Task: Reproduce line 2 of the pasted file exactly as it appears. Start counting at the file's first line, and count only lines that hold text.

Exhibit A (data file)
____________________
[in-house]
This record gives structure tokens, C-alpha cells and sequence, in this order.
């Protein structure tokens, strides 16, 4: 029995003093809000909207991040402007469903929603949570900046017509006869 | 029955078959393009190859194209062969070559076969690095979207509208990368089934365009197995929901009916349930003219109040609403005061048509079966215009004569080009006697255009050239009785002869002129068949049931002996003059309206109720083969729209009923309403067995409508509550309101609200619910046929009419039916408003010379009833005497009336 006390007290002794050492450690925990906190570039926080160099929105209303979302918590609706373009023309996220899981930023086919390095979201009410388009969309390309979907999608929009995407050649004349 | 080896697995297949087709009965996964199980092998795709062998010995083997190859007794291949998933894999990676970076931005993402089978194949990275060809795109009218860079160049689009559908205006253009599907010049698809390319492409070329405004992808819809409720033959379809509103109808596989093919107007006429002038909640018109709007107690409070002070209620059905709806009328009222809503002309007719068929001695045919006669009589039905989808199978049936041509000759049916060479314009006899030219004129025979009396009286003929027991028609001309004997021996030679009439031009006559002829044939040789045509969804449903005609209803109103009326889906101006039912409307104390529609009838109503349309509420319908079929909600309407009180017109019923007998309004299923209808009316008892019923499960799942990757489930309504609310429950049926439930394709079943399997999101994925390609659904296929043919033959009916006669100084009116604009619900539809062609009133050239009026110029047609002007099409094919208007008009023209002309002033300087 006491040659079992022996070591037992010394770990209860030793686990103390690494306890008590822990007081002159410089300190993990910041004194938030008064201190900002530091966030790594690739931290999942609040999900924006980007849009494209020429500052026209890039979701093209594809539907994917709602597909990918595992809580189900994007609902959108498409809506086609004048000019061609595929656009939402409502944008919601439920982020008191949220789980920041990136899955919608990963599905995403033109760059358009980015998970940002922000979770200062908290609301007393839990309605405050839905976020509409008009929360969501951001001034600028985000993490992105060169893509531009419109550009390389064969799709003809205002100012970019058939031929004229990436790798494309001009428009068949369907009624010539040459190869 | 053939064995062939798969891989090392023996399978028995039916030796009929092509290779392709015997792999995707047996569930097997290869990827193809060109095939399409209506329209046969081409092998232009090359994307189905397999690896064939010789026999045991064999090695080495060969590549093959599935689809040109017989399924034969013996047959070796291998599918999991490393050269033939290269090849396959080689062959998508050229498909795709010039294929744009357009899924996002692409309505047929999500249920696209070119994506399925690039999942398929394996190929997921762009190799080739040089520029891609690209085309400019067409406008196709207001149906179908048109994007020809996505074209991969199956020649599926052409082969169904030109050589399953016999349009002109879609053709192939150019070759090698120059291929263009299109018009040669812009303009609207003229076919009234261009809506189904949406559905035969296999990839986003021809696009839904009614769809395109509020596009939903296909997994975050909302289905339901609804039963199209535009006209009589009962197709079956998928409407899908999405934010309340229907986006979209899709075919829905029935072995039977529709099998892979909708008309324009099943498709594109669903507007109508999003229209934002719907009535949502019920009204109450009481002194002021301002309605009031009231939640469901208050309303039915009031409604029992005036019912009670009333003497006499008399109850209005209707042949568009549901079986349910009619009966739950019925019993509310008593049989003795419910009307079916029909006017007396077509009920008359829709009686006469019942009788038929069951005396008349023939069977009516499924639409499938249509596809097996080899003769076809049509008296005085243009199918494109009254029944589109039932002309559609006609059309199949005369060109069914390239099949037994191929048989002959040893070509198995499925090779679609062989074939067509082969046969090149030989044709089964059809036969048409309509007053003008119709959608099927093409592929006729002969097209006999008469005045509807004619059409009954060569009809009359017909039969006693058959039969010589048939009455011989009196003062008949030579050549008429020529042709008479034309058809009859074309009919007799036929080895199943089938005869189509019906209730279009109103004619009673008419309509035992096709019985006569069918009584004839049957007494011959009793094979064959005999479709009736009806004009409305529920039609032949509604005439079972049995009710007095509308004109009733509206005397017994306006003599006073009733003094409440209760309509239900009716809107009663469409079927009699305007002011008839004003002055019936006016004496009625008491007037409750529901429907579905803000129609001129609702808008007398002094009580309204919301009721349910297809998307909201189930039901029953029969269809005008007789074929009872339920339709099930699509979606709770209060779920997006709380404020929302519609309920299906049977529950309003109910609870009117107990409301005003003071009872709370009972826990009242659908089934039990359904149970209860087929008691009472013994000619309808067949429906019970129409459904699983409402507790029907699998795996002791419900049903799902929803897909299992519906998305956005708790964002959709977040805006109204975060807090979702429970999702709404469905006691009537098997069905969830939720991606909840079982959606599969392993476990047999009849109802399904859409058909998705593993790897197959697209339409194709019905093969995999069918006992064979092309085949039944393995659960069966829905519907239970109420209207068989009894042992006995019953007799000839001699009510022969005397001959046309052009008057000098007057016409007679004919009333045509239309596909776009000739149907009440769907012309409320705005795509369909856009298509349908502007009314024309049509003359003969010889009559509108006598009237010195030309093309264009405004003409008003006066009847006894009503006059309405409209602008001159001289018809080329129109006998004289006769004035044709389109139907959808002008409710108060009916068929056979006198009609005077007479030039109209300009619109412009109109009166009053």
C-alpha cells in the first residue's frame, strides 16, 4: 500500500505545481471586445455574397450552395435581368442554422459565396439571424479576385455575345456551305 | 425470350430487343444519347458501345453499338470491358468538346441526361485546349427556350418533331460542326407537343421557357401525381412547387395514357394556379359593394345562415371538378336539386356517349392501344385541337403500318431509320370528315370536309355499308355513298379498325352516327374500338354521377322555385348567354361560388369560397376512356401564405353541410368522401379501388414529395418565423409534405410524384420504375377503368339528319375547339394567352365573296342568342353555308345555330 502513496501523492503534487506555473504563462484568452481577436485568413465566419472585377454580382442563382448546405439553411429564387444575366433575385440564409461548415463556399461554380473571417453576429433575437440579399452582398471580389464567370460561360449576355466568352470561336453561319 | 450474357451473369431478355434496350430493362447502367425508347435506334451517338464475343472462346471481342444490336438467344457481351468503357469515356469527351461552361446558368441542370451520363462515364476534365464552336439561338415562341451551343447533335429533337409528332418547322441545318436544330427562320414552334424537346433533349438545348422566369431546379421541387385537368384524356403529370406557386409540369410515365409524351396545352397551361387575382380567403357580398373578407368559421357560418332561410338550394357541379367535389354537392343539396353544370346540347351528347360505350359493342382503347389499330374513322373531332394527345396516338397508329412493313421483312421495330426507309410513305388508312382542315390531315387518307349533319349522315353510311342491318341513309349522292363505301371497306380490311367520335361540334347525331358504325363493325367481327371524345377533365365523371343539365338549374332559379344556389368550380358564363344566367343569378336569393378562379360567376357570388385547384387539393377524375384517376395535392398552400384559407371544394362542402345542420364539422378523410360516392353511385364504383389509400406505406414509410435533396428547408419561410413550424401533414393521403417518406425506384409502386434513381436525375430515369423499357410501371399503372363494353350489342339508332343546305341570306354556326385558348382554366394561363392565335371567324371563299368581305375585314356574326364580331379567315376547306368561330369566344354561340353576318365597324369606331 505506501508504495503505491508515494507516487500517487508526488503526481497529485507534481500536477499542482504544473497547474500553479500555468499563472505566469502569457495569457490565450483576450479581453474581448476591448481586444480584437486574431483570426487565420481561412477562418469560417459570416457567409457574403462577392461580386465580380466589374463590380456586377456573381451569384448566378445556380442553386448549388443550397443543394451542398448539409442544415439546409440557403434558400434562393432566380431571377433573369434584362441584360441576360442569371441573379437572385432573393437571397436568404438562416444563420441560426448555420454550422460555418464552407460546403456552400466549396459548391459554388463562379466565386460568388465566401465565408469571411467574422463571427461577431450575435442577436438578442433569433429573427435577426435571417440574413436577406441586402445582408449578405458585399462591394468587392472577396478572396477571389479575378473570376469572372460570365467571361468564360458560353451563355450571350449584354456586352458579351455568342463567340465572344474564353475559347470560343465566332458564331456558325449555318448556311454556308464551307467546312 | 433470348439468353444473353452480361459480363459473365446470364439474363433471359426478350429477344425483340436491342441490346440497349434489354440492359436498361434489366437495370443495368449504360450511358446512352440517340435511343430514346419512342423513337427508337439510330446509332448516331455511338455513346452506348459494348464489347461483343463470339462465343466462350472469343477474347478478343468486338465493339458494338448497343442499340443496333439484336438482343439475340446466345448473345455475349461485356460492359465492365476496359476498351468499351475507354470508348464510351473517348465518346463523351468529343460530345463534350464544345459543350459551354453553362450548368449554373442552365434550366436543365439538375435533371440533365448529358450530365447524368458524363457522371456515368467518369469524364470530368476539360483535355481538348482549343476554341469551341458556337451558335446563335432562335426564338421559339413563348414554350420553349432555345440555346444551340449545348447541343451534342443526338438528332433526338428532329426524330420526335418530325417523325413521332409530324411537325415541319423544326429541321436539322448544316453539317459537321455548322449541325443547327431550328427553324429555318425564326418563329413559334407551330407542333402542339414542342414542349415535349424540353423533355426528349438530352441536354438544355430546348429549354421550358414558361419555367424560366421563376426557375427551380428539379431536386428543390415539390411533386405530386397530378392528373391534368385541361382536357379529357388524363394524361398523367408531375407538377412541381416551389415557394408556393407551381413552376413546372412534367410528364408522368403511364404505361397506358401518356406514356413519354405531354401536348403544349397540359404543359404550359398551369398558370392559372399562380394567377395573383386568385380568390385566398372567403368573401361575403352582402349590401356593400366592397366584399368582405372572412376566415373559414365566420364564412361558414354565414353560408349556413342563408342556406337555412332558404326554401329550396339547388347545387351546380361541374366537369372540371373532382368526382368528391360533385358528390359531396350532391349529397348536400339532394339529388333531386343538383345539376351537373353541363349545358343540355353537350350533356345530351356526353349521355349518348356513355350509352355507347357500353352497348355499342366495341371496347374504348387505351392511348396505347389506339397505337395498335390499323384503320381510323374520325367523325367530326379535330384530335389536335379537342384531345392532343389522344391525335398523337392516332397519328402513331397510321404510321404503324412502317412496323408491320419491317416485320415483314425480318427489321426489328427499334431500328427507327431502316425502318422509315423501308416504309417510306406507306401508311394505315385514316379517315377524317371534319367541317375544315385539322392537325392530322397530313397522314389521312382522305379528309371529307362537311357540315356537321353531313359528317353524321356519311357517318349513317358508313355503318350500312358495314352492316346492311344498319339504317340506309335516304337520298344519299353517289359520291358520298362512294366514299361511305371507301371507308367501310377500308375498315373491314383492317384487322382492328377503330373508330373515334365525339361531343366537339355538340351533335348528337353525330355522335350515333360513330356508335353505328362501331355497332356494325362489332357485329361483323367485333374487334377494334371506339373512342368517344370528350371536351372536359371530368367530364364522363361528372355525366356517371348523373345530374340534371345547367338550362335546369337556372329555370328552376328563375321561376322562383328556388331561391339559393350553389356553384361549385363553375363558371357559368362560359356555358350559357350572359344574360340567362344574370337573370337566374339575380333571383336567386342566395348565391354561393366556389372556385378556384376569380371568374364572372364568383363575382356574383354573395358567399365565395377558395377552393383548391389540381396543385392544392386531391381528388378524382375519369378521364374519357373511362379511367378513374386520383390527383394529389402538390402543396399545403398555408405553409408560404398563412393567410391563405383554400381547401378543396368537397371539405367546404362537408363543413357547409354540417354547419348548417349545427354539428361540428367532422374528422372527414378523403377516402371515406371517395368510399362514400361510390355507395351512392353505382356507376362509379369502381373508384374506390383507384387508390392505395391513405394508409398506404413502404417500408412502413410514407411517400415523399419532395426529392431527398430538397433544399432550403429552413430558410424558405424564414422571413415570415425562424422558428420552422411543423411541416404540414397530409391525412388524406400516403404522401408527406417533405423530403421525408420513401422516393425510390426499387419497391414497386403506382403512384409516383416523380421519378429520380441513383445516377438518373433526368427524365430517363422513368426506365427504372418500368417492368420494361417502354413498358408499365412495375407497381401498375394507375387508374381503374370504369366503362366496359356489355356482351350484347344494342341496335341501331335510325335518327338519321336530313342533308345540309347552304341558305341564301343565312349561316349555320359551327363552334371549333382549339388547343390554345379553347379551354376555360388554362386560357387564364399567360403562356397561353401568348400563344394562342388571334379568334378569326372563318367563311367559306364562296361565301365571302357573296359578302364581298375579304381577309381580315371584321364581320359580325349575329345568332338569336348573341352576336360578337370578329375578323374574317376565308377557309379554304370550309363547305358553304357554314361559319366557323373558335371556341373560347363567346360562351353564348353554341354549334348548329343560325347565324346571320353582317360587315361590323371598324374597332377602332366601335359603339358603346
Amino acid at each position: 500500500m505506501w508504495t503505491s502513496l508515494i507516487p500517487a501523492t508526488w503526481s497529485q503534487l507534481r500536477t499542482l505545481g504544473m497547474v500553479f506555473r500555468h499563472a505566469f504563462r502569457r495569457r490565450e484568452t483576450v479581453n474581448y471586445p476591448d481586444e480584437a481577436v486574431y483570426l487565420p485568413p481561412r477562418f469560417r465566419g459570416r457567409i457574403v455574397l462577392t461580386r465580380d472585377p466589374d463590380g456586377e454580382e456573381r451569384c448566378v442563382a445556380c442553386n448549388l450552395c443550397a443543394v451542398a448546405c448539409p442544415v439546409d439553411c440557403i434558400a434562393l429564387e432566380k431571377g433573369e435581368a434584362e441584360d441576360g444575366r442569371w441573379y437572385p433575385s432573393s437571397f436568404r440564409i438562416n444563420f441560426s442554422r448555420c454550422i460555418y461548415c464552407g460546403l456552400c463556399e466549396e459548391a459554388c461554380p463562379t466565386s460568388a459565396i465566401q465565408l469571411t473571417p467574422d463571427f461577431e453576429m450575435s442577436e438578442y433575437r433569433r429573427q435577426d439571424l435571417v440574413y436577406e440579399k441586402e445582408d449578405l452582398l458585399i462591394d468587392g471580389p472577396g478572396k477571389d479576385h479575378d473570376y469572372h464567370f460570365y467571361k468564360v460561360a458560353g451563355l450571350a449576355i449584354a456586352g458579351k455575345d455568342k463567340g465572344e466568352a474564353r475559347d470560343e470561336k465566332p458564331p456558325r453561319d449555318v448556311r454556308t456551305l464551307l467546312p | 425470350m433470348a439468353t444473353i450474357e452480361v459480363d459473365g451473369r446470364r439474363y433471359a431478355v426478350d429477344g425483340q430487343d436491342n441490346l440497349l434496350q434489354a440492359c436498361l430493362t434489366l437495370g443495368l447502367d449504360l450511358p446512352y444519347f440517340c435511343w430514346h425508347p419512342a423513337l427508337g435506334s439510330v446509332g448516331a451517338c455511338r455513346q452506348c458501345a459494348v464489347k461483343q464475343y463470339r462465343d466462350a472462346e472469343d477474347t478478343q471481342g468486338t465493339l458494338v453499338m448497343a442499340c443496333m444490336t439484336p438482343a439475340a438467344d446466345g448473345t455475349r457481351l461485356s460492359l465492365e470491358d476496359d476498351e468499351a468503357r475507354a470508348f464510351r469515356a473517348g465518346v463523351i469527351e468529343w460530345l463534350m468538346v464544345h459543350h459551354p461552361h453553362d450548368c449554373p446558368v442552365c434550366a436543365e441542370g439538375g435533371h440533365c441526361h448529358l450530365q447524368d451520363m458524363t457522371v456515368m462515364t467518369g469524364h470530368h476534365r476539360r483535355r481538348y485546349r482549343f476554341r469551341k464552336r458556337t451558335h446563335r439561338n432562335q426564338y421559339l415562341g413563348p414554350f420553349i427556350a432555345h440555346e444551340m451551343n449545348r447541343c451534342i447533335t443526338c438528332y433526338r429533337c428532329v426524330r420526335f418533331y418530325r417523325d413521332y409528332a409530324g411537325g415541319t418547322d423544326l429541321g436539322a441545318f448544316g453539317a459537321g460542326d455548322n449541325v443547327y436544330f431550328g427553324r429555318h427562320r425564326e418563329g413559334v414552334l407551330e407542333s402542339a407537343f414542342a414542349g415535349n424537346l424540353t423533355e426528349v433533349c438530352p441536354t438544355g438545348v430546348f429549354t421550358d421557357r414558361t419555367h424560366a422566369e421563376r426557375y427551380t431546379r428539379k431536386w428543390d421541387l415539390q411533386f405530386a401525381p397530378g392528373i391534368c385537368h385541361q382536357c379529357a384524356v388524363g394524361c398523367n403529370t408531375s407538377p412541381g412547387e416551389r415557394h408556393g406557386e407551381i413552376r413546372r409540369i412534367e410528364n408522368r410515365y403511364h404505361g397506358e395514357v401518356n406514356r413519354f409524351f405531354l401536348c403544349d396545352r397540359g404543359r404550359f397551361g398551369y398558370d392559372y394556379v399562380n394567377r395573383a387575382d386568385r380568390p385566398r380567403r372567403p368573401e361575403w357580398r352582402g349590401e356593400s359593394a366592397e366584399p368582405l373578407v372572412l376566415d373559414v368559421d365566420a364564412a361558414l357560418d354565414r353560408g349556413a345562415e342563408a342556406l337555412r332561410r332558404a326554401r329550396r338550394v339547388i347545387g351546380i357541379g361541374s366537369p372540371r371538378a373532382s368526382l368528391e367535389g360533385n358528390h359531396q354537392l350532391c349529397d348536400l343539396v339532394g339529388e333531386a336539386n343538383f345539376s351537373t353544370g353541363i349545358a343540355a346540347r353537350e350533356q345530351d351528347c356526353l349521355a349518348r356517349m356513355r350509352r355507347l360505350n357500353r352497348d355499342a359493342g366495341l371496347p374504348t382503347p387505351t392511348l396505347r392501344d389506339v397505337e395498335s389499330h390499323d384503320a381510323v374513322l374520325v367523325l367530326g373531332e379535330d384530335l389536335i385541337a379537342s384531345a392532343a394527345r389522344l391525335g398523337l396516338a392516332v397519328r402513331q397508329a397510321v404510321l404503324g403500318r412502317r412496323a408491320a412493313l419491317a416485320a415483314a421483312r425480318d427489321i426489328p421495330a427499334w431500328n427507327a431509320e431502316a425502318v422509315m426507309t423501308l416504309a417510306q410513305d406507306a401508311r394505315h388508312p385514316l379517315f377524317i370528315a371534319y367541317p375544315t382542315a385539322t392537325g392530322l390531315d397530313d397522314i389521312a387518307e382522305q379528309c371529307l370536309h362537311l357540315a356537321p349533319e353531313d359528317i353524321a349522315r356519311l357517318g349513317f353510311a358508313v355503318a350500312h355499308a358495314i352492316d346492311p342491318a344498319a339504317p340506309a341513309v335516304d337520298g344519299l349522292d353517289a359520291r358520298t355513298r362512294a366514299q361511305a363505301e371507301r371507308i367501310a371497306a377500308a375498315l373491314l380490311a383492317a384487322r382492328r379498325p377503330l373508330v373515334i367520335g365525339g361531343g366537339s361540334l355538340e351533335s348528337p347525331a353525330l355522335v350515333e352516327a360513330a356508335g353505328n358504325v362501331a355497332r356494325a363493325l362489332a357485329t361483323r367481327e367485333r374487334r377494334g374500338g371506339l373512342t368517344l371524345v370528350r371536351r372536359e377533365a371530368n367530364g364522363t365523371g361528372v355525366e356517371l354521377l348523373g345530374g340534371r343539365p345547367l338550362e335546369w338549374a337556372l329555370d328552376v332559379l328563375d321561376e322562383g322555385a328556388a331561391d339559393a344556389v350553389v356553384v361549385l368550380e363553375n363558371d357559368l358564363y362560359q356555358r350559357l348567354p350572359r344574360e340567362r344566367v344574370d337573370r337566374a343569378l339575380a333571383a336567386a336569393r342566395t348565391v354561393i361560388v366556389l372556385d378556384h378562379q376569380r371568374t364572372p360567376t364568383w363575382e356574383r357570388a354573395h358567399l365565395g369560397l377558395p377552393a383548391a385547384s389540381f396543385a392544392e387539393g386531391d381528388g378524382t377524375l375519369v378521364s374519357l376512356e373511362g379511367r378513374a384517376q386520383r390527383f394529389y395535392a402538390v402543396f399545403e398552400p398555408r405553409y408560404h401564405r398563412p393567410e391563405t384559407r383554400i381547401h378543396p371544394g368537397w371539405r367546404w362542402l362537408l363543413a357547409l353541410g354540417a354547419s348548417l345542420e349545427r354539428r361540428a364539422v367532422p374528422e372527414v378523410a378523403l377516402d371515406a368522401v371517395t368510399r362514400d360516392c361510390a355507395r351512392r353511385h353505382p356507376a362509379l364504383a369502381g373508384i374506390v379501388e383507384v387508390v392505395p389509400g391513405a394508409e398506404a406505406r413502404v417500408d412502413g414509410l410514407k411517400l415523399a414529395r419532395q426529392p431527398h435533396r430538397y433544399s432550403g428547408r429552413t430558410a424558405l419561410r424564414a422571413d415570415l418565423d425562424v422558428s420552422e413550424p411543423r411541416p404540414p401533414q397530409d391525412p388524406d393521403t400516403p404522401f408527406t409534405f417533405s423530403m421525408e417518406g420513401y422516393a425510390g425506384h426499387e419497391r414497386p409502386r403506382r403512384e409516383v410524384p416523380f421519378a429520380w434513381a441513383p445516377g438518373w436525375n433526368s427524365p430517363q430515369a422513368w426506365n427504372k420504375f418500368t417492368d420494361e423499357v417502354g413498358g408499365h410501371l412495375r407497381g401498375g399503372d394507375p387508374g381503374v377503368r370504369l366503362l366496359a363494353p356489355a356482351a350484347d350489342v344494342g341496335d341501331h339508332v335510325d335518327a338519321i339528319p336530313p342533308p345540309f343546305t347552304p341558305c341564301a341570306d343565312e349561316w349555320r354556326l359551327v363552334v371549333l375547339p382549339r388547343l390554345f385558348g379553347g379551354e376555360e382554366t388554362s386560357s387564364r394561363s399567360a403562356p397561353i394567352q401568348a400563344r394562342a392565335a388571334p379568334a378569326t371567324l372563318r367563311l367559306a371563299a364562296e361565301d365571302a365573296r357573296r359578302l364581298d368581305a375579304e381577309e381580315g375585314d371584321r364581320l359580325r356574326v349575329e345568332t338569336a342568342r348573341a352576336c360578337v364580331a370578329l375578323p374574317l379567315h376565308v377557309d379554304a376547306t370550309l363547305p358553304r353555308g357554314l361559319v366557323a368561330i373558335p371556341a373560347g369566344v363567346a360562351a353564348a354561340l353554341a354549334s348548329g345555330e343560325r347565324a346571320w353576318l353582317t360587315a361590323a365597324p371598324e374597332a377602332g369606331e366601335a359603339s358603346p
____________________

This record gives structure tokens, C-alpha cells and sequence, in this order.